It took a months-long campaign for entertainment venue operators to get a promise of targeted federal relief during the coronavirus pandemic. Getting the money itself has taken even longer.
But the U.S. Small Business Administration is close to finalizing details on how venues, movie theaters, concert promoters and others in the entertainment industry can collect their share of $15 billion in aid.
“The SBA’s not, at the moment, accepting applications,” said Victoria Guerrero, director of the administration’s South Florida district, which includes much of Tampa Bay. “They’re still going through the process on how that’s going to look like, where folks will need to apply.”
John Bell, the president and CEO of the Tampa Theatre, said he expected applications to come through “within a couple of weeks.”
“Since it’s a brand-new program, it’s understandable that there’s a little bit of delay in getting everything together, so that when the applications do open up, we won’t hit snags,” Bell said. “We’ve done as much prep as we can, knowing what they’re going to be looking for in the way of numbers and documentation. But we still don’t know when that’s going to be.”
The grants are a reaction to the government’s initial coronavirus relief package last spring, which delivered relief to some venues, while others argued it didn’t go far enough. That led to a campaign called Save Our Stages, designed to funnel more money directly toward workers in the live entertainment industry, which largely shut down during the pandemic.
Months of lobbying got Save Our Stages included in December’s latest $900 billion stimulus and relief package under a new name: The Shuttered Venue Operators Grant. Grants of up to 45 percent of their gross 2019 revenue, capped at $10 million, would be available not only to venue operators, but theatrical producers, performing arts organizations, movie houses, museums, zoos, aquariums, agents and promoters.
This week, the government outlined more detailed guidance about who can apply for what, and for what purpose the grants can be used. The guidance said only that the administration is “working expeditiously” to get applications ready, but it has created of a rough timeline of when certain applicants will see money.
During the first 14 days of the program, grants will first be open to businesses that lost 90 percent of their revenue from 2019. For the next 14 days, it’ll be businesses that lost 70 percent. After that, businesses that lost 25 percent of their funding. On April 1, supplemental funds will be made available to recipients from the first two 14-day periods whose funding remains down at least 70 percent in early 2021.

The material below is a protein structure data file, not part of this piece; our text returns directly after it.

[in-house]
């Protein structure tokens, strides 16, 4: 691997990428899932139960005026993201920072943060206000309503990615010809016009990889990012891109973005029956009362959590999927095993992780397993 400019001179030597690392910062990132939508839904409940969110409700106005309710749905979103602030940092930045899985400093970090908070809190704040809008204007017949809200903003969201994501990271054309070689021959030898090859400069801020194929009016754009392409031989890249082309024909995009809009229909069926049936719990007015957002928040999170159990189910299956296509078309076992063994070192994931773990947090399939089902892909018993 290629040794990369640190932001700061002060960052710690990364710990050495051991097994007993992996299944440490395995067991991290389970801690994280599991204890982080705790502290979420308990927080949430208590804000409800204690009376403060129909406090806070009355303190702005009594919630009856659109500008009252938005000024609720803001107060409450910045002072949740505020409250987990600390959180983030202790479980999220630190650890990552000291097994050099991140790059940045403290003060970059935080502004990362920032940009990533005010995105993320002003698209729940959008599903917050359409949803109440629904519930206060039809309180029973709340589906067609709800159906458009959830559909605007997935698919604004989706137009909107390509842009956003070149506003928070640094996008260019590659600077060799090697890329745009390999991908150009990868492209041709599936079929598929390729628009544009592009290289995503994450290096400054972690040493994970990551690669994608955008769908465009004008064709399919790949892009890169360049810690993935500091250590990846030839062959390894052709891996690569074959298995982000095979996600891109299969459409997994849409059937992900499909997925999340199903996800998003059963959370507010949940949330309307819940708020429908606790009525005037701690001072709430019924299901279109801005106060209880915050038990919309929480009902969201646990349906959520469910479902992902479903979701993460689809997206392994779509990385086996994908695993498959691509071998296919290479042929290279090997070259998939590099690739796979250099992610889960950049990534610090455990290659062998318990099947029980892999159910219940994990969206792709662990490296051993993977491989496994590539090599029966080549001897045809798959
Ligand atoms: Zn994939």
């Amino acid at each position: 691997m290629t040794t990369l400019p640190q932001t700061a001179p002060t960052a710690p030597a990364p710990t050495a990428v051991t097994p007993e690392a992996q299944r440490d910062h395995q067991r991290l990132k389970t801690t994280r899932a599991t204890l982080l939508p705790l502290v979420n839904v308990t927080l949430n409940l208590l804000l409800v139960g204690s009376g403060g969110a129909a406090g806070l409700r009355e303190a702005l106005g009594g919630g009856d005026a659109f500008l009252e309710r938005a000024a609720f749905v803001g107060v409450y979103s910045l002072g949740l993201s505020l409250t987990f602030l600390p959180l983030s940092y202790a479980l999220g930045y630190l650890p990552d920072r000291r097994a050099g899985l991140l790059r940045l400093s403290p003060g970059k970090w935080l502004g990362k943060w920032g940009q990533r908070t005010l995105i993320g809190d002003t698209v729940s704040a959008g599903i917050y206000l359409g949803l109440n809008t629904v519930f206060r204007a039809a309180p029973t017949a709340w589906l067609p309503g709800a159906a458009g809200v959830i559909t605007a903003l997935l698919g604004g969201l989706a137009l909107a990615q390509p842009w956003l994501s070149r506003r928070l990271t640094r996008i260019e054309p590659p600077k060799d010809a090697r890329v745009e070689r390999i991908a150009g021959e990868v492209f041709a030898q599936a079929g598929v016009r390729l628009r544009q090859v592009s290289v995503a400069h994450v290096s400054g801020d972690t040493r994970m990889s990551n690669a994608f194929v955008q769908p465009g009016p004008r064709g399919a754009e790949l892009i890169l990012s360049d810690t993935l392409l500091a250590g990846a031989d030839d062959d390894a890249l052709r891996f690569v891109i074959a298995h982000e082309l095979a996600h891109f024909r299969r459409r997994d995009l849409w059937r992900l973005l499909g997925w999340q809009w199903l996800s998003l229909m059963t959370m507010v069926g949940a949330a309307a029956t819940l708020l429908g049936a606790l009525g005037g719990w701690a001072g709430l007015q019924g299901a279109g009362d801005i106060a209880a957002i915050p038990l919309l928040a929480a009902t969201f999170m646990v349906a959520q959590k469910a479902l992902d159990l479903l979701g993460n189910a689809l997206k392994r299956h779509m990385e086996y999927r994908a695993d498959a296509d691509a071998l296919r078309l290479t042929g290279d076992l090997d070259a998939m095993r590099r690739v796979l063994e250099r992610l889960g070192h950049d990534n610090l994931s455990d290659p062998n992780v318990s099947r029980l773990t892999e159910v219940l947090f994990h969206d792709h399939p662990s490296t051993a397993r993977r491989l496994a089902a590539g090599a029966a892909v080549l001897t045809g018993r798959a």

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Other businesses haven’t had to wait this long for additional relief. The new stimulus package included an additional $284 billion in funding for the Small Business Administration’s Paycheck Protection Program, which opened to small businesses two weeks ago. But venues eligible for Shuttered Venue grants were specifically excluded from applying for those loans.
The latest round of Paycheck Protection Program loans has rolled out much faster than the venue grants. From Jan. 11 to Jan. 24, the administration processed more than 400,000 loans worth more than $35 billion, Guerrero said. More than 65 percent were for $50,000 or less, while the average loan size was $87,000. She said the government has forgiven more than 1.1 million loans worth more than $100 billion, and made payments on nearly 85 percent of them.
Last spring, the Tampa Theatre received a loan worth $260,900. Bell said that based on calculations from past revenues and last year’s losses, they should be eligible for a grant worth between $800,000 to $900,000. He’s glad the Small Business Administration is taking its time to get this rollout right.
“I recall when the first PPP loan program came out in the spring of last year, as we put that thing together, it was like playing a game, but you didn’t know what the rules were until halftime,” he said. “Hopefully we can avoid that here.”
But he does hope the funding comes soon.
“Suffice it to say, being completely closed is not a good business model,” he said. “We’ve been able to survive the close this long simply because we had a couple of really stellar years prior to this. But we’re burning through our reserves at an alarming rate.”